Full 2007 Honda S2000 Review
What's New for 2007
There are no changes for the S2000 this year.
When it was introduced for the start of the new millennium, the Honda S2000 was a minor revelation for the driving enthusiast. This little Honda, with its racecar-inspired suspension, perfect weight balance and high-output four-cylinder engine, was capable of giving the German and American convertibles of the day a good thrashing on a tight and twisty road. That it also undercut them on price, was more fuel-efficient and was backed by Honda's reputation for reliability was the icing on the cake.
Seven model years on, you're looking at the 2007 Honda S2000. And it may come as a surprise to see that it looks pretty much just like it did at its debut. Though Honda typically redesigns its products every five years, it has left the S2000 relatively untouched for eight. There's never been a full redesign, though a couple of updates were modestly successful at attacking the vehicle's earlier faults of weedy low-end torque and twitchy handling at the limit.
In a world of bloated sedans and SUVs, this roadster is a refreshing example of purity. You won't find a navigation system, fake wood trim or power lumbar supports here. At the same time, however, there's no denying that the segment has changed. Now that the Lotus Elise is available, the S2000 is no longer the visceral king. Plus, the two German heavyweights, the BMW Z4 and Porsche Boxster, have both received major improvements in the past couple of years in terms of features and performance. This year is also notable for the release of General Motors' flawed but fast and attractively priced Solstice GXP and Sky Red Line twins. Overall, we still admire the 2007 Honda S2000, but we suspect that many buyers will want to check out newer offerings.
Body Styles, Trim Levels, and Options
The 2007 Honda S2000 is a compact two-seat convertible. It comes standard with a power-operated top, a glass rear window with a defroster, 17-inch wheels, xenon HID headlights, leather seats, keyless entry, power windows, air-conditioning and a CD player. No factory-installed options are offered.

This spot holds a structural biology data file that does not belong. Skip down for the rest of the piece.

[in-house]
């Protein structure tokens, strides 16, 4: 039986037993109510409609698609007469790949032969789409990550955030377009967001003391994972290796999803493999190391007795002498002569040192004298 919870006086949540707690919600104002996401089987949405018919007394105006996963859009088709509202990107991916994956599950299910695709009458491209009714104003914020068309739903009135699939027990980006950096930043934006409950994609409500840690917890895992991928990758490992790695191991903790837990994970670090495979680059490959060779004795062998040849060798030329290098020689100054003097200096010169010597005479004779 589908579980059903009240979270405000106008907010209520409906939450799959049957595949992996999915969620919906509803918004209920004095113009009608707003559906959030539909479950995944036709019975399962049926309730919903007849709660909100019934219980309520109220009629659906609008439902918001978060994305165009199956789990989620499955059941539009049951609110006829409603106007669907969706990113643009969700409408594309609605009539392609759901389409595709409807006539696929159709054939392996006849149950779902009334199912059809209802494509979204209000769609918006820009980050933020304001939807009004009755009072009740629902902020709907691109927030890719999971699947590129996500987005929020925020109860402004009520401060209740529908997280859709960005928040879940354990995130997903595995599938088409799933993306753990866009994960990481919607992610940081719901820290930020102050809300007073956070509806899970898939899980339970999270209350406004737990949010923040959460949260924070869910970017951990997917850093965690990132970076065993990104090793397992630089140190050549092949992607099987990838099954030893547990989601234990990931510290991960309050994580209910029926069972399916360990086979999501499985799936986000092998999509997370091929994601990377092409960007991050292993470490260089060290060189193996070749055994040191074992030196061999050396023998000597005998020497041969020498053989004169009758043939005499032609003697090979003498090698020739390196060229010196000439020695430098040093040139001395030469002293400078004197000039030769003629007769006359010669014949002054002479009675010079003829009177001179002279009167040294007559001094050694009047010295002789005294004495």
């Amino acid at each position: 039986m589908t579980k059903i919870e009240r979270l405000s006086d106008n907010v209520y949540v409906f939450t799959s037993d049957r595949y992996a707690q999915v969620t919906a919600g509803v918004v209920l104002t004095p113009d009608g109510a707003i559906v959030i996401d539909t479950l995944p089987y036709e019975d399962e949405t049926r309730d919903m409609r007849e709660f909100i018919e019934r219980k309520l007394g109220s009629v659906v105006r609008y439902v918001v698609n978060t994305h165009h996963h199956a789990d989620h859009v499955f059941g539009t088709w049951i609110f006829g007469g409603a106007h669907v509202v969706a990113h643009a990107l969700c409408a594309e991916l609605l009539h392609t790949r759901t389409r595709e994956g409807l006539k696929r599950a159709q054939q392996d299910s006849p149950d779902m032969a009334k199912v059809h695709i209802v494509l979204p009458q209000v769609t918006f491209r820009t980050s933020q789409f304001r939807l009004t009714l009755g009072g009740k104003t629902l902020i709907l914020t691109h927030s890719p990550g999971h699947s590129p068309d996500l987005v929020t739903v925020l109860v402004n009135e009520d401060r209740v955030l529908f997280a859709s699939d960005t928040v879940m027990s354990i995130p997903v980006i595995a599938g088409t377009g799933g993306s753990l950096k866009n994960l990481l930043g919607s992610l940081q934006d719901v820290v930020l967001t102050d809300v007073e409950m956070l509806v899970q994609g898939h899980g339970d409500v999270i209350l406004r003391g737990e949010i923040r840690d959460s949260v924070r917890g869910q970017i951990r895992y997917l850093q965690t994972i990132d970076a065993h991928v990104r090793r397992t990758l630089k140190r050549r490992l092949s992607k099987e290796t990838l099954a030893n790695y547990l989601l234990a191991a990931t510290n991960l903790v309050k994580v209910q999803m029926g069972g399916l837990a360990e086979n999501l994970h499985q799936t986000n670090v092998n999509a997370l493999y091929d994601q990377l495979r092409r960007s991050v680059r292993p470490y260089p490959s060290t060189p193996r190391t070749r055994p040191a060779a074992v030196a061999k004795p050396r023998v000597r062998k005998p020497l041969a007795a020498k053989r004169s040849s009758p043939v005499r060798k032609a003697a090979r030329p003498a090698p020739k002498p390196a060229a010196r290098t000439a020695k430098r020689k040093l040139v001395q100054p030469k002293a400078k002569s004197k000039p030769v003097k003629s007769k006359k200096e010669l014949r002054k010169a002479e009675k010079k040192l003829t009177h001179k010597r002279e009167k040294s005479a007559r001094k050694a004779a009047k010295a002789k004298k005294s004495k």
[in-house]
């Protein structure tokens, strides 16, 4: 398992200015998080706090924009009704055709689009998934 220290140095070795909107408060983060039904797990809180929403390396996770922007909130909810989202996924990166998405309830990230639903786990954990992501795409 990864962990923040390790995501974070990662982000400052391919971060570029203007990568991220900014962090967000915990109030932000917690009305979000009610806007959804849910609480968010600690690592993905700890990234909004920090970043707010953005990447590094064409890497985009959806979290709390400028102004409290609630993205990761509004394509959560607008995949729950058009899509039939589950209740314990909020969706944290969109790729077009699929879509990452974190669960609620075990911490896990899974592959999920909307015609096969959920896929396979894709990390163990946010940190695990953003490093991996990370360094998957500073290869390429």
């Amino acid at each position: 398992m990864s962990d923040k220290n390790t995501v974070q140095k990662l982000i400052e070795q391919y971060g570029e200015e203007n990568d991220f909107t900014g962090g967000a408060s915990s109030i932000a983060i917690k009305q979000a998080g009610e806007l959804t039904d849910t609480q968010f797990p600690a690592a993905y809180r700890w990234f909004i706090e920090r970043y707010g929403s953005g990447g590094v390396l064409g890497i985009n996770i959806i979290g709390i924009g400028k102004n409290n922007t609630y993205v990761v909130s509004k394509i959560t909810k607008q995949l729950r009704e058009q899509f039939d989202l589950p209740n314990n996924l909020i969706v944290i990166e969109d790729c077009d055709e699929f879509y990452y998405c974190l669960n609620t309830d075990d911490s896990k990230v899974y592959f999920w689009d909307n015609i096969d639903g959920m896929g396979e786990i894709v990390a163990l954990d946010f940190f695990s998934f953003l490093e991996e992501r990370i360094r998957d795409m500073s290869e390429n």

Powertrains and Performance
Honda's roadster is powered by a 2.2-liter four-cylinder that makes 237 horsepower at a lofty 7800 rpm and 162 pound-feet of torque at 6800 rpm. Power is routed to the rear wheels through a six-speed close-ratio manual transmission.
Antilock disc brakes and stability control are standard. The 2007 Honda S2000 scored well in government crash tests, earning four stars (out of a best score of five) for protection against frontal impacts. It also earned five stars for side-impact protection despite its lack of side airbags.
Interior Design and Special Features
The S2000's cockpit is all business. With only basic convenience features provided, nearly all the controls you'll ever need are mounted within a finger extension of the steering wheel. The cockpit retains a snug fit better suited for hard runs on back roads than daily commuting. The laterally bolstered seats hold the driver and passenger tightly during aggressive cornering. The trunk, at 5.0 cubic feet of volume, is about average for this class of car.
With peak power delivered at almost 8000 rpm, driving the 2007 Honda S2000 takes some getting used to. Revving the engine to its upper limits rewards the driver with a surge of power once the variable valve timing system switches modes at about 6000 rpm. It's an exhilarating ride from a seat-of-the-pants perspective, but the assault on the ears is slightly less endearing, especially on long trips. There's virtually no perceptible flex despite the S2000's roofless architecture, and body roll is kept to an absolute minimum by the sophisticated double-wishbone suspension front and rear. A 50/50 front-to-rear weight distribution gives the car exceptional balance and predictable manners in the corners. There is a slight hint of twitchiness at the limit, but with such a short wheelbase, you can't expect it to be completely drama-free.